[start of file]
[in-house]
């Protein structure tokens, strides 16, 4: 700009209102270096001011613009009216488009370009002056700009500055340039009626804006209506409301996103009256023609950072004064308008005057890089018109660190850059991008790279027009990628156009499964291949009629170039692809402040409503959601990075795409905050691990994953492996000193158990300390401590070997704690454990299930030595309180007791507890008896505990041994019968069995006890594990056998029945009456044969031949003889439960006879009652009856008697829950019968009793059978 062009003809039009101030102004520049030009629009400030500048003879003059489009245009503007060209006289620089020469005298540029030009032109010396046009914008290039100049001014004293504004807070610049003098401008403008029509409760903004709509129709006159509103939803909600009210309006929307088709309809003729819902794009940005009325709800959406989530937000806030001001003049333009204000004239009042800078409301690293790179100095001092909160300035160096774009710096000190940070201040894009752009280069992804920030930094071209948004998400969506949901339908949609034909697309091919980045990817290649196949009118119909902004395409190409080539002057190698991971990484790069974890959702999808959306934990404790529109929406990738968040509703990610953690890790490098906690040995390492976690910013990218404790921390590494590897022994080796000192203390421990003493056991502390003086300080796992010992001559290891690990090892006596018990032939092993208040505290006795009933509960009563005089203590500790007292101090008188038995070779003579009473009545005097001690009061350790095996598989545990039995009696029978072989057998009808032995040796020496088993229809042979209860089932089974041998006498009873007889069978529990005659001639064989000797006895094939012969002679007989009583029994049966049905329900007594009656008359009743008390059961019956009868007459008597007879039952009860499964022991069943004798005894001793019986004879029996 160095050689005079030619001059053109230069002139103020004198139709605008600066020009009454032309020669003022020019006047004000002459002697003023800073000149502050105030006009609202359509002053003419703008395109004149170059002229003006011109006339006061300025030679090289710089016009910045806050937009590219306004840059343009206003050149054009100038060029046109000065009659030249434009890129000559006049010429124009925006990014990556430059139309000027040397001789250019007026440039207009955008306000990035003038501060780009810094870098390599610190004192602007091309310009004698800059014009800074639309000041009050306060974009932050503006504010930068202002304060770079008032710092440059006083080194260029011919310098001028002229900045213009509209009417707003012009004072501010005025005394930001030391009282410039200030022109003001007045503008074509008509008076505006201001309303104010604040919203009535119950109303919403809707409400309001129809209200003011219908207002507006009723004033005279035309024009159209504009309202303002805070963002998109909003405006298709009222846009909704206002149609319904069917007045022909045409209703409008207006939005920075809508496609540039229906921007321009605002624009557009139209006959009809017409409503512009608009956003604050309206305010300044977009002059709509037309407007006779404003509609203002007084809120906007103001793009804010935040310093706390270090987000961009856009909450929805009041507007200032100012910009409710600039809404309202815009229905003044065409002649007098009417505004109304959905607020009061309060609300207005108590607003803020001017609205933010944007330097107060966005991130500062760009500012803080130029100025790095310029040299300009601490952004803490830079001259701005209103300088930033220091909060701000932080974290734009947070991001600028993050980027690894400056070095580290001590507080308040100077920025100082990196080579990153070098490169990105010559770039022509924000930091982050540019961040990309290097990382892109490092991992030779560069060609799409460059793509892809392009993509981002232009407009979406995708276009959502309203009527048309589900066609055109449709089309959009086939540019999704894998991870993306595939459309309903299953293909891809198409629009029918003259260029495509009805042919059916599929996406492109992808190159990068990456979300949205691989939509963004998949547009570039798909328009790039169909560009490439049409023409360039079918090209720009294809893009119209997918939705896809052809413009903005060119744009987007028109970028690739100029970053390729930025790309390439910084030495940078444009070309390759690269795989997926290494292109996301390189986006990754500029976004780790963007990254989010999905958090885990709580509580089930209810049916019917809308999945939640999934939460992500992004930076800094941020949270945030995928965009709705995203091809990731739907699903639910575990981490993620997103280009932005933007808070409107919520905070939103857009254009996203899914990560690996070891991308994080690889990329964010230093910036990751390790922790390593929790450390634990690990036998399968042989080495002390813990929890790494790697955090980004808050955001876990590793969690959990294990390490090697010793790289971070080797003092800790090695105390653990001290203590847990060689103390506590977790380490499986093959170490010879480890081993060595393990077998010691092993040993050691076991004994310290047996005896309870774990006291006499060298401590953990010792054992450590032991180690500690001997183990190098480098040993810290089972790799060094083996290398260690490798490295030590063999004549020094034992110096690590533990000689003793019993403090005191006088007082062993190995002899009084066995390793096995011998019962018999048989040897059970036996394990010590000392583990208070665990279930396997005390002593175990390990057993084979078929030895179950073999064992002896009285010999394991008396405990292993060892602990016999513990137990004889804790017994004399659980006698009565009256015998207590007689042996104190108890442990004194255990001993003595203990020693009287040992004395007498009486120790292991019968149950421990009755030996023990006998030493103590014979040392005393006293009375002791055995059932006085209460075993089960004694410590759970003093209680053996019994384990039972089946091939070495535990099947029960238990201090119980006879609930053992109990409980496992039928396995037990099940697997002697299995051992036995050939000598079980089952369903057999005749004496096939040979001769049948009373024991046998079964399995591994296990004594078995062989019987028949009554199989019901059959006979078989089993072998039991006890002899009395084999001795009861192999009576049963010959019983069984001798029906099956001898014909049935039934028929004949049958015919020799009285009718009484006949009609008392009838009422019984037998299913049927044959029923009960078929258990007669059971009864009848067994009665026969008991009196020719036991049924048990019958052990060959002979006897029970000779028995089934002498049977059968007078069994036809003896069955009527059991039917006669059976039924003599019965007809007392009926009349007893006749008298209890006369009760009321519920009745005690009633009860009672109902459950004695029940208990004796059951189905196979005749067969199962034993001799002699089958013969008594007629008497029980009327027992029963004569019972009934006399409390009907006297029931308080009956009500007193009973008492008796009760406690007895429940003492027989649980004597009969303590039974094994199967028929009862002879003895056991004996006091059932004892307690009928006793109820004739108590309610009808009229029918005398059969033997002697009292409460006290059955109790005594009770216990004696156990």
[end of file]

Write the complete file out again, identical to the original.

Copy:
[in-house]
């Protein structure tokens, strides 16, 4: 700009209102270096001011613009009216488009370009002056700009500055340039009626804006209506409301996103009256023609950072004064308008005057890089018109660190850059991008790279027009990628156009499964291949009629170039692809402040409503959601990075795409905050691990994953492996000193158990300390401590070997704690454990299930030595309180007791507890008896505990041994019968069995006890594990056998029945009456044969031949003889439960006879009652009856008697829950019968009793059978 062009003809039009101030102004520049030009629009400030500048003879003059489009245009503007060209006289620089020469005298540029030009032109010396046009914008290039100049001014004293504004807070610049003098401008403008029509409760903004709509129709006159509103939803909600009210309006929307088709309809003729819902794009940005009325709800959406989530937000806030001001003049333009204000004239009042800078409301690293790179100095001092909160300035160096774009710096000190940070201040894009752009280069992804920030930094071209948004998400969506949901339908949609034909697309091919980045990817290649196949009118119909902004395409190409080539002057190698991971990484790069974890959702999808959306934990404790529109929406990738968040509703990610953690890790490098906690040995390492976690910013990218404790921390590494590897022994080796000192203390421990003493056991502390003086300080796992010992001559290891690990090892006596018990032939092993208040505290006795009933509960009563005089203590500790007292101090008188038995070779003579009473009545005097001690009061350790095996598989545990039995009696029978072989057998009808032995040796020496088993229809042979209860089932089974041998006498009873007889069978529990005659001639064989000797006895094939012969002679007989009583029994049966049905329900007594009656008359009743008390059961019956009868007459008597007879039952009860499964022991069943004798005894001793019986004879029996 160095050689005079030619001059053109230069002139103020004198139709605008600066020009009454032309020669003022020019006047004000002459002697003023800073000149502050105030006009609202359509002053003419703008395109004149170059002229003006011109006339006061300025030679090289710089016009910045806050937009590219306004840059343009206003050149054009100038060029046109000065009659030249434009890129000559006049010429124009925006990014990556430059139309000027040397001789250019007026440039207009955008306000990035003038501060780009810094870098390599610190004192602007091309310009004698800059014009800074639309000041009050306060974009932050503006504010930068202002304060770079008032710092440059006083080194260029011919310098001028002229900045213009509209009417707003012009004072501010005025005394930001030391009282410039200030022109003001007045503008074509008509008076505006201001309303104010604040919203009535119950109303919403809707409400309001129809209200003011219908207002507006009723004033005279035309024009159209504009309202303002805070963002998109909003405006298709009222846009909704206002149609319904069917007045022909045409209703409008207006939005920075809508496609540039229906921007321009605002624009557009139209006959009809017409409503512009608009956003604050309206305010300044977009002059709509037309407007006779404003509609203002007084809120906007103001793009804010935040310093706390270090987000961009856009909450929805009041507007200032100012910009409710600039809404309202815009229905003044065409002649007098009417505004109304959905607020009061309060609300207005108590607003803020001017609205933010944007330097107060966005991130500062760009500012803080130029100025790095310029040299300009601490952004803490830079001259701005209103300088930033220091909060701000932080974290734009947070991001600028993050980027690894400056070095580290001590507080308040100077920025100082990196080579990153070098490169990105010559770039022509924000930091982050540019961040990309290097990382892109490092991992030779560069060609799409460059793509892809392009993509981002232009407009979406995708276009959502309203009527048309589900066609055109449709089309959009086939540019999704894998991870993306595939459309309903299953293909891809198409629009029918003259260029495509009805042919059916599929996406492109992808190159990068990456979300949205691989939509963004998949547009570039798909328009790039169909560009490439049409023409360039079918090209720009294809893009119209997918939705896809052809413009903005060119744009987007028109970028690739100029970053390729930025790309390439910084030495940078444009070309390759690269795989997926290494292109996301390189986006990754500029976004780790963007990254989010999905958090885990709580509580089930209810049916019917809308999945939640999934939460992500992004930076800094941020949270945030995928965009709705995203091809990731739907699903639910575990981490993620997103280009932005933007808070409107919520905070939103857009254009996203899914990560690996070891991308994080690889990329964010230093910036990751390790922790390593929790450390634990690990036998399968042989080495002390813990929890790494790697955090980004808050955001876990590793969690959990294990390490090697010793790289971070080797003092800790090695105390653990001290203590847990060689103390506590977790380490499986093959170490010879480890081993060595393990077998010691092993040993050691076991004994310290047996005896309870774990006291006499060298401590953990010792054992450590032991180690500690001997183990190098480098040993810290089972790799060094083996290398260690490798490295030590063999004549020094034992110096690590533990000689003793019993403090005191006088007082062993190995002899009084066995390793096995011998019962018999048989040897059970036996394990010590000392583990208070665990279930396997005390002593175990390990057993084979078929030895179950073999064992002896009285010999394991008396405990292993060892602990016999513990137990004889804790017994004399659980006698009565009256015998207590007689042996104190108890442990004194255990001993003595203990020693009287040992004395007498009486120790292991019968149950421990009755030996023990006998030493103590014979040392005393006293009375002791055995059932006085209460075993089960004694410590759970003093209680053996019994384990039972089946091939070495535990099947029960238990201090119980006879609930053992109990409980496992039928396995037990099940697997002697299995051992036995050939000598079980089952369903057999005749004496096939040979001769049948009373024991046998079964399995591994296990004594078995062989019987028949009554199989019901059959006979078989089993072998039991006890002899009395084999001795009861192999009576049963010959019983069984001798029906099956001898014909049935039934028929004949049958015919020799009285009718009484006949009609008392009838009422019984037998299913049927044959029923009960078929258990007669059971009864009848067994009665026969008991009196020719036991049924048990019958052990060959002979006897029970000779028995089934002498049977059968007078069994036809003896069955009527059991039917006669059976039924003599019965007809007392009926009349007893006749008298209890006369009760009321519920009745005690009633009860009672109902459950004695029940208990004796059951189905196979005749067969199962034993001799002699089958013969008594007629008497029980009327027992029963004569019972009934006399409390009907006297029931308080009956009500007193009973008492008796009760406690007895429940003492027989649980004597009969303590039974094994199967028929009862002879003895056991004996006091059932004892307690009928006793109820004739108590309610009808009229029918005398059969033997002697009292409460006290059955109790005594009770216990004696156990």